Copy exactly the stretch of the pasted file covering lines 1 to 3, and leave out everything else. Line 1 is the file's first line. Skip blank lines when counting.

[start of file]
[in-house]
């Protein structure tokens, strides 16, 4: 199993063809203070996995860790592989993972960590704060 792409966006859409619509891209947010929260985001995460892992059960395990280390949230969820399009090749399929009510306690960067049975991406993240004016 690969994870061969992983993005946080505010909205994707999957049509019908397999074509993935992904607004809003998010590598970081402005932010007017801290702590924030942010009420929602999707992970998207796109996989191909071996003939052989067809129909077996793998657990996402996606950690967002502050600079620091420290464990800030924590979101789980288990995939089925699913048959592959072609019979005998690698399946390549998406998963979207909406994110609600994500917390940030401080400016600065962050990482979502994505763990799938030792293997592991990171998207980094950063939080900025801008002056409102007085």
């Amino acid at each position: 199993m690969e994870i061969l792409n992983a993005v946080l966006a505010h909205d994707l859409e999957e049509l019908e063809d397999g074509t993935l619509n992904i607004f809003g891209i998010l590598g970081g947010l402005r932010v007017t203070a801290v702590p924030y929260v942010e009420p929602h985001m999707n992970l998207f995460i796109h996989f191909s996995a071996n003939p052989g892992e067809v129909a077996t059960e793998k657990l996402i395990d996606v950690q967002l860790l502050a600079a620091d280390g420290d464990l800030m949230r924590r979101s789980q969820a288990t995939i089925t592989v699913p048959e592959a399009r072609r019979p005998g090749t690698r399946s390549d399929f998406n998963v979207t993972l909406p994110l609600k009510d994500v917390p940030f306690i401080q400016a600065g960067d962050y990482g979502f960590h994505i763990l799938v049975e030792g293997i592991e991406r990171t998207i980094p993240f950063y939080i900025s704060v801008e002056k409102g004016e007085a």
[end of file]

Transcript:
[in-house]
């Protein structure tokens, strides 16, 4: 199993063809203070996995860790592989993972960590704060 792409966006859409619509891209947010929260985001995460892992059960395990280390949230969820399009090749399929009510306690960067049975991406993240004016 690969994870061969992983993005946080505010909205994707999957049509019908397999074509993935992904607004809003998010590598970081402005932010007017801290702590924030942010009420929602999707992970998207796109996989191909071996003939052989067809129909077996793998657990996402996606950690967002502050600079620091420290464990800030924590979101789980288990995939089925699913048959592959072609019979005998690698399946390549998406998963979207909406994110609600994500917390940030401080400016600065962050990482979502994505763990799938030792293997592991990171998207980094950063939080900025801008002056409102007085």
């Amino acid at each position: 199993m690969e994870i061969l792409n992983a993005v946080l966006a505010h909205d994707l859409e999957e049509l019908e063809d397999g074509t993935l619509n992904i607004f809003g891209i998010l590598g970081g947010l402005r932010v007017t203070a801290v702590p924030y929260v942010e009420p929602h985001m999707n992970l998207f995460i796109h996989f191909s996995a071996n003939p052989g892992e067809v129909a077996t059960e793998k657990l996402i395990d996606v950690q967002l860790l502050a600079a620091d280390g420290d464990l800030m949230r924590r979101s789980q969820a288990t995939i089925t592989v699913p048959e592959a399009r072609r019979p005998g090749t690698r399946s390549d399929f998406n998963v979207t993972l909406p994110l609600k009510d994500v917390p940030f306690i401080q400016a600065g960067d962050y990482g979502f960590h994505i763990l799938v049975e030792g293997i592991e991406r990171t998207i980094p993240f950063y939080i900025s704060v801008e002056k409102g004016e007085a």